There have been several instances in which players have remained in the game even after sustaining significant blows to the head
Although the NFL puts effort into making the game safer, many still believe that player safety takes a backseat to creating exciting moments of games which involve the best players. Former High School Quarterback Ezra Shoen agrees that the problem of head injuries in the NFL is a "very serious issue" and that the League needs to prioritize player safety above all.
A study by the Neurologic Rehabilitation Institute reveals that 96% of former NFL players have brain trauma in the form of CTE (chronic traumatic encephalopathy). The symptoms of CTE include memory loss, confusion, aggression, depression, and progressive dementia.
Due to the severe effects that head impacts can have on players, the NFL must take action to limit the amount of concussions that occur. Furthermore, the referees must continue to remove players from games when they sustain blows to their head.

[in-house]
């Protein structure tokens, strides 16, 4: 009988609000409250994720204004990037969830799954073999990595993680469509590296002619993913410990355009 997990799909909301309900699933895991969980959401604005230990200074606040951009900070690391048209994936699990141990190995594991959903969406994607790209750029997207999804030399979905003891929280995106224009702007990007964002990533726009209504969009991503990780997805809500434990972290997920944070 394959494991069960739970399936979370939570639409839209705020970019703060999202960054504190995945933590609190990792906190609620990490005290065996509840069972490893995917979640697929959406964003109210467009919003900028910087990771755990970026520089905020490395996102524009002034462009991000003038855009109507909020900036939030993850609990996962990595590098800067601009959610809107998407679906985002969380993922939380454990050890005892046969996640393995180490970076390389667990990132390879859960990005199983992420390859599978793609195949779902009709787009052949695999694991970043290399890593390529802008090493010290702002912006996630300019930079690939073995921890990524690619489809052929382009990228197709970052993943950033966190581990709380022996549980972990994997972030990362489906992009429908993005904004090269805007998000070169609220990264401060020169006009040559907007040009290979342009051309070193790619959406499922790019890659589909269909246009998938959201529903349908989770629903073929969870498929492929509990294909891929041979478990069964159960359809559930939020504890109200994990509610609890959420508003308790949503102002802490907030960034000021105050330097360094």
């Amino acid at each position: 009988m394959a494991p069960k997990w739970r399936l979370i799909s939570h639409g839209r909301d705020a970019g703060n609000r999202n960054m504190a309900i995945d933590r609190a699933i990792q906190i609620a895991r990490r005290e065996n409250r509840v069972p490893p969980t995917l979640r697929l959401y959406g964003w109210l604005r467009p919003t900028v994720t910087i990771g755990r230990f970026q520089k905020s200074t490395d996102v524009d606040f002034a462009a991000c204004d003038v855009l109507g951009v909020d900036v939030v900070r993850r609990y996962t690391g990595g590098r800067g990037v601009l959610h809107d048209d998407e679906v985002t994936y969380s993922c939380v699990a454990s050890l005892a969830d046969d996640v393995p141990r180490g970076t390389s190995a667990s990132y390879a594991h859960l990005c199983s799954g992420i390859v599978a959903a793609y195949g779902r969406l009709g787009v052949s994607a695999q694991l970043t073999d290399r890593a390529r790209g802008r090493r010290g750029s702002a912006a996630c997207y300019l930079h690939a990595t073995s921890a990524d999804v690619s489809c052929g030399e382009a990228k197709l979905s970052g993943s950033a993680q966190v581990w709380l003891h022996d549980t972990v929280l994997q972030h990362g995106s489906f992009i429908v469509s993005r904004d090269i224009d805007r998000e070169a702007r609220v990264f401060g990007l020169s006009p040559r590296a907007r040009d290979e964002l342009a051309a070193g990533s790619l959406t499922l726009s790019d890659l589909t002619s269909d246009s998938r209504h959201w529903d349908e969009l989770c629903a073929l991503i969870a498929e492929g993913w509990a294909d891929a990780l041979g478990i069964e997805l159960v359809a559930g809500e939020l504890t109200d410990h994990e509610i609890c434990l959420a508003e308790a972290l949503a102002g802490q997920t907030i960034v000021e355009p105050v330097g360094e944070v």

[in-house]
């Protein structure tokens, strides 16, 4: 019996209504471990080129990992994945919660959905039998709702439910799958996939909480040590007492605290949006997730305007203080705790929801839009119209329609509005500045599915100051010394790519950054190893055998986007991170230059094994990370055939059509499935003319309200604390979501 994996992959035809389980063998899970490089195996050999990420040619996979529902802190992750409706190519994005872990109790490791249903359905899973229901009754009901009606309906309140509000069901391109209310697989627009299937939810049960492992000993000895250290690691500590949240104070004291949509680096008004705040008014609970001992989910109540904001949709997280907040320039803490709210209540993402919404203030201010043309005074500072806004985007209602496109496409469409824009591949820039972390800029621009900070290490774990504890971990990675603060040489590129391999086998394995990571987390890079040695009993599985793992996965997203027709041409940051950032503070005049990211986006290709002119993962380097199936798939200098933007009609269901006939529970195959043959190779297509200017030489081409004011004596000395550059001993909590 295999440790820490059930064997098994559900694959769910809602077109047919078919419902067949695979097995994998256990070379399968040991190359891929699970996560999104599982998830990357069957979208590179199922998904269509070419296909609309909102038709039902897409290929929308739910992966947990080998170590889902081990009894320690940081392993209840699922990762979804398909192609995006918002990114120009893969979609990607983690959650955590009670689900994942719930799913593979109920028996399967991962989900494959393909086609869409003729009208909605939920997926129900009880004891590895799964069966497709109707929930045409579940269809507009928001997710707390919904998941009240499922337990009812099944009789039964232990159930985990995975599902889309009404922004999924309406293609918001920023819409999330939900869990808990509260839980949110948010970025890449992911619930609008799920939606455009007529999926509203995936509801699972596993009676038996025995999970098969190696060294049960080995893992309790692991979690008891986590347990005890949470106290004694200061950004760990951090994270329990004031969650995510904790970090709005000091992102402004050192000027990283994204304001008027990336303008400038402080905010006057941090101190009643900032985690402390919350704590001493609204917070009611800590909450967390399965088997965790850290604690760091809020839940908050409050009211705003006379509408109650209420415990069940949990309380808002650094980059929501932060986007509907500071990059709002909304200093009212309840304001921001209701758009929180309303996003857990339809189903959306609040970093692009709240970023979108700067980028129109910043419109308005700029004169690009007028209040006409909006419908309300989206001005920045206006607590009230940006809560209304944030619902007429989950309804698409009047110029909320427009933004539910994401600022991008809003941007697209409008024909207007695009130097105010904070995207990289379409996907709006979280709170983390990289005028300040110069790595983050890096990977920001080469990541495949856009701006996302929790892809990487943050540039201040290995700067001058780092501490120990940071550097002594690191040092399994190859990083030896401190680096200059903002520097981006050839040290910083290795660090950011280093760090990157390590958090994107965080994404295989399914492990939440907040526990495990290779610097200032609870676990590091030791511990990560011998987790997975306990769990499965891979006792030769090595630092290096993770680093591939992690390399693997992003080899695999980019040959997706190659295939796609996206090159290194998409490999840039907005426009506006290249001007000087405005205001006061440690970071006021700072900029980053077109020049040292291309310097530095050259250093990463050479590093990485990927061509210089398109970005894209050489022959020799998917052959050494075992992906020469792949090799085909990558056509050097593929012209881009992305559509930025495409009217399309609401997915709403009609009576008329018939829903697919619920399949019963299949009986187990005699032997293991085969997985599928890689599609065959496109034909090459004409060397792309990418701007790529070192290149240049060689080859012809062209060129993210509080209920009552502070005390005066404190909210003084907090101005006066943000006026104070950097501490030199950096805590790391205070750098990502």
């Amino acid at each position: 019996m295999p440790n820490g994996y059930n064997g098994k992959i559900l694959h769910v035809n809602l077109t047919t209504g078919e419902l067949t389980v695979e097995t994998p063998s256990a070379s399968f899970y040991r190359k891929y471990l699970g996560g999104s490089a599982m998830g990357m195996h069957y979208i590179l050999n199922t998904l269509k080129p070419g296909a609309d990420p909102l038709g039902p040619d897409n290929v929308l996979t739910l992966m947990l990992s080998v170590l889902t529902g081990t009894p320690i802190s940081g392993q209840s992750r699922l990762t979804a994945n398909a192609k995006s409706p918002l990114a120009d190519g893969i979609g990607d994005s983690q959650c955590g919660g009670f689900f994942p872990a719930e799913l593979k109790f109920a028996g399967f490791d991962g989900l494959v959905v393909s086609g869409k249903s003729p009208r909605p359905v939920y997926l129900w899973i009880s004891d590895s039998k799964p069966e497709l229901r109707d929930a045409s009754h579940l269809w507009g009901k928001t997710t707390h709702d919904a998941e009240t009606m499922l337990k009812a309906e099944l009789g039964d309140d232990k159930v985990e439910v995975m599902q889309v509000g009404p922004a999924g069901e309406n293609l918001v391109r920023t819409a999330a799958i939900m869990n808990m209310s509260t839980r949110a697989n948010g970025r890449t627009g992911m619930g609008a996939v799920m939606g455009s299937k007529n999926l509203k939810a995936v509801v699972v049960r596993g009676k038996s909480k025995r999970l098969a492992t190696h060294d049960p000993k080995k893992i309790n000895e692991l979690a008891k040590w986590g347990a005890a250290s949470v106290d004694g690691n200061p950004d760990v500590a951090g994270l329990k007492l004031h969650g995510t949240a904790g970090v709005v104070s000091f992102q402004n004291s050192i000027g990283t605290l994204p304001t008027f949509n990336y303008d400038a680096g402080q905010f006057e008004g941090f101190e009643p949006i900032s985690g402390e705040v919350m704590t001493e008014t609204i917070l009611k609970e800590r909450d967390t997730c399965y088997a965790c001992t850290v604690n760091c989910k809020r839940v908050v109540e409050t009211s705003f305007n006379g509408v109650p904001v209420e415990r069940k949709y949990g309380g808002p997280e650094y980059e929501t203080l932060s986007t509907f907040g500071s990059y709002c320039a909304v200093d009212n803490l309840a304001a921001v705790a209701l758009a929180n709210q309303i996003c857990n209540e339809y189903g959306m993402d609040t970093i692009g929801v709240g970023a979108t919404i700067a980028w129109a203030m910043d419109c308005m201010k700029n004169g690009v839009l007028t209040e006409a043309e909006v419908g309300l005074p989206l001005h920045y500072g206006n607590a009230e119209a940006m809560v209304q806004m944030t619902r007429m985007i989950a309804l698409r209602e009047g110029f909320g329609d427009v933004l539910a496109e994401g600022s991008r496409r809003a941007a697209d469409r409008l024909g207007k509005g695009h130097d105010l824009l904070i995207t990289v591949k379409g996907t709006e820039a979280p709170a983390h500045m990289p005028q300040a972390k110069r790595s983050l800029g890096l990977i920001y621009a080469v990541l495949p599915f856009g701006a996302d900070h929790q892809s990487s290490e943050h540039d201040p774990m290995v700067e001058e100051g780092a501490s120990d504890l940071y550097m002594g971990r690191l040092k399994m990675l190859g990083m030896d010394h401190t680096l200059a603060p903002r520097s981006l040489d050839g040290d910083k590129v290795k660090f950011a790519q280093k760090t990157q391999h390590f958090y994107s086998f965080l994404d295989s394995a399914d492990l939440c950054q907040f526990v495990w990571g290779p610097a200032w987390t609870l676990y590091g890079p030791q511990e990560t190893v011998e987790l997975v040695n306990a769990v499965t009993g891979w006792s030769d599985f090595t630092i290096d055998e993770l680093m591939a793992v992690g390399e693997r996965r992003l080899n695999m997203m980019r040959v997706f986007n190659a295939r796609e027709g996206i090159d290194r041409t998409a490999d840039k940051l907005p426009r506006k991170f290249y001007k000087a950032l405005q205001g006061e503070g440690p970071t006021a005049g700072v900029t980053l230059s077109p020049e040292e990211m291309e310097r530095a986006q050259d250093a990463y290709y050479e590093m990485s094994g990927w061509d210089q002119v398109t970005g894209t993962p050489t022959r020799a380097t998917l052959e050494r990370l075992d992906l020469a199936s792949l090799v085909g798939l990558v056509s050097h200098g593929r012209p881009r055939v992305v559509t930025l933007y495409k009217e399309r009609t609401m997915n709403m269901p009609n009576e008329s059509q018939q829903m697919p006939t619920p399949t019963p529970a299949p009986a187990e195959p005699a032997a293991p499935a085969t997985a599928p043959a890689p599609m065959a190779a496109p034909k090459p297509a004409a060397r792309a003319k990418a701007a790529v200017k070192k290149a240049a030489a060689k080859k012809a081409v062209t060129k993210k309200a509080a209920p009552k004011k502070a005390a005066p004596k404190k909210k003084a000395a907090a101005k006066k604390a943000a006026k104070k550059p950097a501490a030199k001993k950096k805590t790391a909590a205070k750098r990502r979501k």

During a game between the Rams and Ravens in 2015 NFL season, Rams QB Case Keenum was tackled during the game-winning drive with the score tied. Keenum's head slammed against the turf. The QB immediately grabbed his head and couldn't even stand up straight with assistance. After collecting himself for a few moments, Keenum continued playing without any medical consultation.
We've seen many recent cases like those of Keenum and Cam Newton where a player is left in the game despite needing a concussion consultation. The action taken by the referee of pulling Tyrod Taylor from a crucial moment of the game to get tested for a concussion gives us hope that the NFL realizes the significant impact of head injuries and is prepared to make a difference.